Seamounts – characteristics, formation, mineral deposits and biodiversity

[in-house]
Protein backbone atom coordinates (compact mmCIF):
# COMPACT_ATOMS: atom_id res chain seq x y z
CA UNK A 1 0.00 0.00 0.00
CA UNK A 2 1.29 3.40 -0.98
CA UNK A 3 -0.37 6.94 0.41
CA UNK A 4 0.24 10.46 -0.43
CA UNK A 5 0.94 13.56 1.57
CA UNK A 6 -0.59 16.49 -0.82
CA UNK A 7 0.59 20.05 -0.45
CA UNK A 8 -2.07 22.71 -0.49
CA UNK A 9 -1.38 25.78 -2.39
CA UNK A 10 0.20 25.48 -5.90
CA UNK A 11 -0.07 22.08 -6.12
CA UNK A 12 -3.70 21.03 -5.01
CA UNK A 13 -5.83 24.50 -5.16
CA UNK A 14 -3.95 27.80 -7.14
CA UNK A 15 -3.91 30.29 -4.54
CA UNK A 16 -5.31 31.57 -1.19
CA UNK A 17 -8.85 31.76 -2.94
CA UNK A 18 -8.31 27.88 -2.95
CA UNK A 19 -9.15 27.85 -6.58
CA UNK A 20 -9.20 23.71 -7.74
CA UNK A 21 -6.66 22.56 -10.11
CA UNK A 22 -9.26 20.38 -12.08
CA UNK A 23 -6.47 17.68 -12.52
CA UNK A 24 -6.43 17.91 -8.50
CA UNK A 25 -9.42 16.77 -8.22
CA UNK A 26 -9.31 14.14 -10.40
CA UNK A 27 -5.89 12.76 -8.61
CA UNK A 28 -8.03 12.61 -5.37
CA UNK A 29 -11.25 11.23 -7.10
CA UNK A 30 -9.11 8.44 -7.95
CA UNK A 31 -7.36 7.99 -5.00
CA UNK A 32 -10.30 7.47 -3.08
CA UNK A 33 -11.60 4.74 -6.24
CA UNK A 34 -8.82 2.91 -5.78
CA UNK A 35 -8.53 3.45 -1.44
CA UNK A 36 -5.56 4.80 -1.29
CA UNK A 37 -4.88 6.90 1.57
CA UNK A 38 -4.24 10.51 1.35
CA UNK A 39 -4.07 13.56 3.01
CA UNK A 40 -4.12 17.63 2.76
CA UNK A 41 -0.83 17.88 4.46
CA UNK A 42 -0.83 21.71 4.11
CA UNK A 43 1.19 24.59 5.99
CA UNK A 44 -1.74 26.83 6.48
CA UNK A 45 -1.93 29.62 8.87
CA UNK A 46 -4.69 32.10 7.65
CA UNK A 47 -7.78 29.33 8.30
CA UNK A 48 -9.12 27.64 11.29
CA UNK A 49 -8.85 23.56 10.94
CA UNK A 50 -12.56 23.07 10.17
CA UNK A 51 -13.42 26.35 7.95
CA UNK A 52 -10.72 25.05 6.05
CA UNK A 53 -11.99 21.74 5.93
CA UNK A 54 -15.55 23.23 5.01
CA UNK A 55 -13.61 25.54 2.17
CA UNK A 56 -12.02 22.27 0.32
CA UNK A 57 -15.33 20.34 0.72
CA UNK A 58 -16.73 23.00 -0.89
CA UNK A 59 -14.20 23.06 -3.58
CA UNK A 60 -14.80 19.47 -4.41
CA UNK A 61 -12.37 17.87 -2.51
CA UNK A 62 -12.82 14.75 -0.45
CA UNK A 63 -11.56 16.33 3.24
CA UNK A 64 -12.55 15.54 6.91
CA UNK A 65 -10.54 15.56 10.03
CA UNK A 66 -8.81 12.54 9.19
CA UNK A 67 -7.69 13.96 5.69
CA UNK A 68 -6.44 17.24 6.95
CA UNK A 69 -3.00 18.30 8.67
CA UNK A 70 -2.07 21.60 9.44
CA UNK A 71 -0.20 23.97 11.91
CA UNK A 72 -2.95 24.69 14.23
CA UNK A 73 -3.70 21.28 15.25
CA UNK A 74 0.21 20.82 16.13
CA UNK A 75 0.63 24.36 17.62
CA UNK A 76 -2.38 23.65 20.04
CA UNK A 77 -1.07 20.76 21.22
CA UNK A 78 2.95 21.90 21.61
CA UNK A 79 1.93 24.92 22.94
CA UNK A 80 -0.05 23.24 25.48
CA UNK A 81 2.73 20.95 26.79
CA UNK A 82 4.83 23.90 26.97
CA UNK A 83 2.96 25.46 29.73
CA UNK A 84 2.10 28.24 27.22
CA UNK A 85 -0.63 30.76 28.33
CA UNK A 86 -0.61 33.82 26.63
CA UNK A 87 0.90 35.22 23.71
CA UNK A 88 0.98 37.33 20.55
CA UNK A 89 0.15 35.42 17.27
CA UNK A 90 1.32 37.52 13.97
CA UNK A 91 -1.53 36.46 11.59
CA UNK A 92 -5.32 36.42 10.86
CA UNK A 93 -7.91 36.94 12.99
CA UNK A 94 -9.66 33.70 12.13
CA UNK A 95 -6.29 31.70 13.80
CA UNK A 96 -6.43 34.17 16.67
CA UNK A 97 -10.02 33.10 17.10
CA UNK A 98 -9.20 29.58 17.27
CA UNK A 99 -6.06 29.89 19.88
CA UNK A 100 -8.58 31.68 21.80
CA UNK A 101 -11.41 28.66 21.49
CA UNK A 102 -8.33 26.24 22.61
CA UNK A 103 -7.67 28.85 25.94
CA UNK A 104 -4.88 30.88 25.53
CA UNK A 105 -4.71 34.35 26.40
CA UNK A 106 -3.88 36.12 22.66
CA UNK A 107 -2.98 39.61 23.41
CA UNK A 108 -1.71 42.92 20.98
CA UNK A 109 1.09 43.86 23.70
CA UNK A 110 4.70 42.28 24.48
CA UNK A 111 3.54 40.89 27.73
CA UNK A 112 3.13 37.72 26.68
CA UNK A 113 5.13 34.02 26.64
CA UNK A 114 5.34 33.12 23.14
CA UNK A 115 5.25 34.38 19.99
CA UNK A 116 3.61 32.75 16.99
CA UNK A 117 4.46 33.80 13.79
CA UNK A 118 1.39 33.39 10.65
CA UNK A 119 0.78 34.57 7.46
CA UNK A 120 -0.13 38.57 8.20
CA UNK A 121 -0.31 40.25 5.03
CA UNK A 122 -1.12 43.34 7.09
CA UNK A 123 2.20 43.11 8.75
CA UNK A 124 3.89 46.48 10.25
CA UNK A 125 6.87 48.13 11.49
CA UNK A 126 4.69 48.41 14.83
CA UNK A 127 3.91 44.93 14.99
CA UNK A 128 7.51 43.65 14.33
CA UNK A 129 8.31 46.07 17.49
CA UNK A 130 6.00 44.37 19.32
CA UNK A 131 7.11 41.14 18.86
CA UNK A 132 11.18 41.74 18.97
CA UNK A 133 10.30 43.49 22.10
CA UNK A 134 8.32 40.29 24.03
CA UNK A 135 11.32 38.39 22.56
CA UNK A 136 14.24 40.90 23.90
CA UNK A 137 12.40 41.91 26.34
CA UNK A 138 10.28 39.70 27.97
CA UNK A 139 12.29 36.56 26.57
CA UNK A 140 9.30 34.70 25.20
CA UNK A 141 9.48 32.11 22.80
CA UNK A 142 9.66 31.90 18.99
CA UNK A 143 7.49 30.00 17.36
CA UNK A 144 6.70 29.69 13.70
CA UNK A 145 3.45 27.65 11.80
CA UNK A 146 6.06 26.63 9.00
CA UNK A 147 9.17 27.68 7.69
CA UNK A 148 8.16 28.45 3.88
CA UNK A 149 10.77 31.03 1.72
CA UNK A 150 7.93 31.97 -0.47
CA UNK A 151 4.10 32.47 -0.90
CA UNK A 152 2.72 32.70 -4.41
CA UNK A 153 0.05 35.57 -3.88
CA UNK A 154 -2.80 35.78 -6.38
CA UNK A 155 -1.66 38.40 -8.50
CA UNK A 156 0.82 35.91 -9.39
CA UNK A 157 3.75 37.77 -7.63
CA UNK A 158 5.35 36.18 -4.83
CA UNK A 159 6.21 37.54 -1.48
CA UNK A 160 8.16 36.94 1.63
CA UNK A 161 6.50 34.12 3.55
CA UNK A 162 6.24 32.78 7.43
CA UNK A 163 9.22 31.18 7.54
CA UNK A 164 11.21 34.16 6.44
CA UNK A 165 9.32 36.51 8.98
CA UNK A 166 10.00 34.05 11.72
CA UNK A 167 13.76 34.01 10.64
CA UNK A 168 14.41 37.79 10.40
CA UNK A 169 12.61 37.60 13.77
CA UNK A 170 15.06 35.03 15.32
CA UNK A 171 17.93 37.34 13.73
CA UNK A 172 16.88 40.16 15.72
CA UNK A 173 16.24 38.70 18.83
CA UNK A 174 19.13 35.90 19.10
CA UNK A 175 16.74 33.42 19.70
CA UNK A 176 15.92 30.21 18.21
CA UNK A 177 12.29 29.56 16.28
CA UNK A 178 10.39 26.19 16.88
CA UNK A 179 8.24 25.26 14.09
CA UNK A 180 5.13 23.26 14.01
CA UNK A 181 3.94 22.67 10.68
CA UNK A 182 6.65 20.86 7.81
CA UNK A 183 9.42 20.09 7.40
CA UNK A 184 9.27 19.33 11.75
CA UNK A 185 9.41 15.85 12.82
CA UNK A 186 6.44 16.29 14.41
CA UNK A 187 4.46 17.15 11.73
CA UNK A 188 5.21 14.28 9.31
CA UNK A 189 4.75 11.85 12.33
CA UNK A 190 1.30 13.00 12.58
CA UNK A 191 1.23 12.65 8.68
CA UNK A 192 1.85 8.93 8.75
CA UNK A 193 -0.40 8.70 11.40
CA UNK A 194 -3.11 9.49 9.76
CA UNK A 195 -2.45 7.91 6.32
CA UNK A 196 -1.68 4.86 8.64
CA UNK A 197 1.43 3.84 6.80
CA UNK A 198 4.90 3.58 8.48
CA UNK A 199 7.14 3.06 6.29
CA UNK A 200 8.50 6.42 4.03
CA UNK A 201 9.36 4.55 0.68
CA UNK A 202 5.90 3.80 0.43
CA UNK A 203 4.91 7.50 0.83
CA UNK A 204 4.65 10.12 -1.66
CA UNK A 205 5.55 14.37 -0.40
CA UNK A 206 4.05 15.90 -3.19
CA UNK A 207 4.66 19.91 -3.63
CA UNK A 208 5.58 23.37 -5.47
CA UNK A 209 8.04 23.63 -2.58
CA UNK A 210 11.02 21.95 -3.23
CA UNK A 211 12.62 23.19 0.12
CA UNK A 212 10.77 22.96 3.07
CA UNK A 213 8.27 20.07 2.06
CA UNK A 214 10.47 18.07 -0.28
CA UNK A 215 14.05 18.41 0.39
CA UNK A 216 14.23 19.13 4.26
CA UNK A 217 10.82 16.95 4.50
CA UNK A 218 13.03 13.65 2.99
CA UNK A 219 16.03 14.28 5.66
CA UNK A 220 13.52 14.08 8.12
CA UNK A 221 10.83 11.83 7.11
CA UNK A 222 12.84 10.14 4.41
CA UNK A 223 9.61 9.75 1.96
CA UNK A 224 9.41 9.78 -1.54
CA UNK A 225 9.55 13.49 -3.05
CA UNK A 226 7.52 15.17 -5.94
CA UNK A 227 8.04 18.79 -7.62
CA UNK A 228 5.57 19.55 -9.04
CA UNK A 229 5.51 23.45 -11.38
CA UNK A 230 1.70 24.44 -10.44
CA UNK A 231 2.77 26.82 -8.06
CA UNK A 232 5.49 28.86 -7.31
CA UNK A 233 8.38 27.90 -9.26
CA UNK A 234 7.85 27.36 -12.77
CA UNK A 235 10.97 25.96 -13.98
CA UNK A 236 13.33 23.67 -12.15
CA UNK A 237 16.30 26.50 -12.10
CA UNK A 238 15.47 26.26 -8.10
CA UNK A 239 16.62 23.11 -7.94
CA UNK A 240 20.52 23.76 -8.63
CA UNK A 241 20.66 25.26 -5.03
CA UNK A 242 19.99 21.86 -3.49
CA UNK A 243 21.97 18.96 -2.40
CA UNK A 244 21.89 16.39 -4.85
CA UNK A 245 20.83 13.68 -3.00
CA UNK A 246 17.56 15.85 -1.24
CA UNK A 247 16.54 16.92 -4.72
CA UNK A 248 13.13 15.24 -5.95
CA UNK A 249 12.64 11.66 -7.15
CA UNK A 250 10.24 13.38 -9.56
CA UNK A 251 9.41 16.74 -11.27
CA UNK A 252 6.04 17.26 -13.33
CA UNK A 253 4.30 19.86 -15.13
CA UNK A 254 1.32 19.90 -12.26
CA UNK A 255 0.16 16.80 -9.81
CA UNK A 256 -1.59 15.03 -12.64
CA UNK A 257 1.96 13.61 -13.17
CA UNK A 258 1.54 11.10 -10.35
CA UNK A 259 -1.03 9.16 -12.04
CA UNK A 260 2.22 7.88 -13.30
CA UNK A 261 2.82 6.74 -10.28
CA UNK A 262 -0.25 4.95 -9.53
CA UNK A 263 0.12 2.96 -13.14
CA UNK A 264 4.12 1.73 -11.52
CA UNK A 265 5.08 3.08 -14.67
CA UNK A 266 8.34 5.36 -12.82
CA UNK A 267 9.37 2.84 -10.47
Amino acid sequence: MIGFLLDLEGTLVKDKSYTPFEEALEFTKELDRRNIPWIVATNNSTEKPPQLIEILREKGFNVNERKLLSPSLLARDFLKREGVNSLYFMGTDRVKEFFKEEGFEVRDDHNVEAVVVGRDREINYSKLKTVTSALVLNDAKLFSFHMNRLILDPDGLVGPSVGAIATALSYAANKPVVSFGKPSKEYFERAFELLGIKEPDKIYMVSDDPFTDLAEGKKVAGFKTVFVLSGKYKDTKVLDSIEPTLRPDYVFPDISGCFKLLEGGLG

Seamounts represent crust-mantle activities and are areas of petrological deviations, biodiversity, seismicity and hydrothermal events. An estimated ~50 million tons/year of basalts are required to produce seamounts suggesting intense oceanic volcanism. Seamounts either occur as chains perpendicular to the ridge or as isolated entities or in clusters. Seamounts may host basalts, hyaloclastites, gabbros and serpentinites and these variants perhaps evolve from multiple melting domains as a consequence of large-scale thermal structure and mantle lithology. Nonhotspot seamounts on a young, thin and hot lithosphere host tholeiites whereas the plume related ones on thick, older lithosphere may be either tholeiitic or alkaline. Seamounts may bear hydrothermal deposits (Fe, Mn, Co) rare metals and phosphorites. The resistance of seamounts to subduction could trigger slides; while shearing of seamounts buried in subduction zones leads to seismicity, both of which could cause tsunamis. Seamounts greatly affect the circulation patterns and currents, which in turn influence the surrounding biota. We review here the seamounts in terms of discovery, characteristics, distribution and their influence on the marine environment.
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